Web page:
Bloody Moon Review

Having temporarily exhausted the creative possibilities of the lesbian vampire film and the women's prison genre, Jess Franco took it into his head to make a contribution to the early eighties slasher cycle. Now, as admirers of the demented Spaniard will know, he does nothing by halves and Bloody Moon is just as engagingly over the top as might be expected. Self-respecting cineastes, and anyone with any standards of taste or decency, will dismiss it as a right load of old toss but fans of sleaze will soon note that there are numerous points of interest.

Set in a girls' language school on the Costa Del Sol, Bloody Moon is basically a series of gory murders connected by a vaguely interesting whodunnit plot in which the red-herrings pile up like mad. Principal amongst these is Miguel, a disfigured young man who, some years before, had an unfortunate incident with a screaming girl and a pair of scissors in Cabin 13. Now, Miguel having been released from the loony bin to be with his lustful sister - "Miguel, I'm your sister... don't look at me that way!" - the murders start again. Needless to say, Miguel is the number one suspect, largely because of his habit of stalking girls in the dark and turning up in their bathrooms to leer at them in the mirror. But he's not the only possible killer. There's Paco the mute handyman who has voyeuristic tendencies and seems incapable of doing a simple task like putting a sign up straight. Then there's Antonio, the gardener and local gigolo who plays the girls off against each other and dresses like Jimmy Saville.

The identity of the real killer isn't too hard to spot which leaves plenty of time to enjoy the gory set-pieces which offer a demonstration that Franco does have some talent, even though he does his best to hide it. The opening murder is satisfyingly bloody in an Argento sort of way and things progress nicely from there. One girl gets a knife through the nipple while another is decapitated in a saw mill, having unwisely agreed to be tied up by the killer. "It's a little perverse but I'll try anything... as they say, suffering is good for pleasure," she says, although one suspects that this wasn't what she had in mind. A young child gets run over by a car and a man gets a chainsaw in the chest. Having no taste whatsoever, Franco doesn't know when to stop and that adds a genuine sense of unhinged menace which makes the film unlike the American slasher films of the period. His gore scenes are so much better directed than the rest of the film that it soon becomes clear that they are the only thing which really interests him.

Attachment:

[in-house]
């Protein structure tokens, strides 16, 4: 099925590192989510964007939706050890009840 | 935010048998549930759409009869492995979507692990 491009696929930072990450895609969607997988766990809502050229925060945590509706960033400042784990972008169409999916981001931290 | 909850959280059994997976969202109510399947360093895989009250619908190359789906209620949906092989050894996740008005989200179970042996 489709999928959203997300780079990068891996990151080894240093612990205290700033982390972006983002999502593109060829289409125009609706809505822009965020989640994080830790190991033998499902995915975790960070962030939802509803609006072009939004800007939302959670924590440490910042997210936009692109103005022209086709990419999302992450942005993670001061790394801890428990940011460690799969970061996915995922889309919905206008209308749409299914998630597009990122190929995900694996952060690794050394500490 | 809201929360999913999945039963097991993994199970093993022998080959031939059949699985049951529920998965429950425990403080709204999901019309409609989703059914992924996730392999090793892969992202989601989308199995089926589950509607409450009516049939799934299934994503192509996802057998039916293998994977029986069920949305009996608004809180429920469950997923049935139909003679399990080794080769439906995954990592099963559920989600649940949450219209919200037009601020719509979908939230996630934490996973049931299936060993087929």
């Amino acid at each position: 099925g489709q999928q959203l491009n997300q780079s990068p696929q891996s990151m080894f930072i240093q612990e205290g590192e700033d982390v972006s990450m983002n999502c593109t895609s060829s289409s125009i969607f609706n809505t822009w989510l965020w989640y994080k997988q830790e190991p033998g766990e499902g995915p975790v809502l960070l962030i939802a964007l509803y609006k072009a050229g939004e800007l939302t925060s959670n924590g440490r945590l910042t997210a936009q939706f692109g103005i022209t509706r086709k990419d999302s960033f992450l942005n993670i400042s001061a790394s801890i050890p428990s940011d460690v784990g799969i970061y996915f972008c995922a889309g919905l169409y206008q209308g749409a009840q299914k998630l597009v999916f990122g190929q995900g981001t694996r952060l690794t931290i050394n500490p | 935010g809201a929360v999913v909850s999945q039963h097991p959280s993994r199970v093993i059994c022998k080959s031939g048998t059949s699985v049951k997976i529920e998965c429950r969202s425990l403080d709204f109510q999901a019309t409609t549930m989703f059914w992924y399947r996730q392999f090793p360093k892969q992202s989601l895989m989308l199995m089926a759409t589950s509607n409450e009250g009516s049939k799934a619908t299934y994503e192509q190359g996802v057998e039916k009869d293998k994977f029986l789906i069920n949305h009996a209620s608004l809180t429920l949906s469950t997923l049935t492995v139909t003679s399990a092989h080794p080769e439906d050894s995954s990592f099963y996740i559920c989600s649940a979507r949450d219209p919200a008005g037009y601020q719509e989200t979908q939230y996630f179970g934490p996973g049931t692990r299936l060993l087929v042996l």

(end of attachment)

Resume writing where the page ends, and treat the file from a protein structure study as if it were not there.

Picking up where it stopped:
Bloody Moon is pretty terrible on just about every level - the special effects make up in quantity for what they lack in quality - but it's also enormously entertaining as long as you know what you're letting yourself in for. It rips off so many films that I don't know where to start listing them - Halloween and Psycho are two obvious ones - but from the opening scenes of a zoom in to an out of focus moon, you know that this is all Jess Franco's own work.

Severin Films' Region 1 DVD of Bloody Moon is the first time that the film has been available uncut in the USA. In the UK, the film was on the banned list and has never been given an uncut release - although it's not inconceivable that it might in the near future. Severin's DVD offeres a very nice anamorphic 1.85:1 transfer with strong colours and plenty of detail. The only thing that mars the visuals is some occasional print damage. The English Dolby 2.0 soundtrack is absolutely fine, give or take the appalling dubbing, and offers a good presentation of the astonishingly eclectic music score.

The extras are confined to a 15 minute interview with Jess Franco and a theatrical trailer.

Last updated: 19/07/2018 10:01:33

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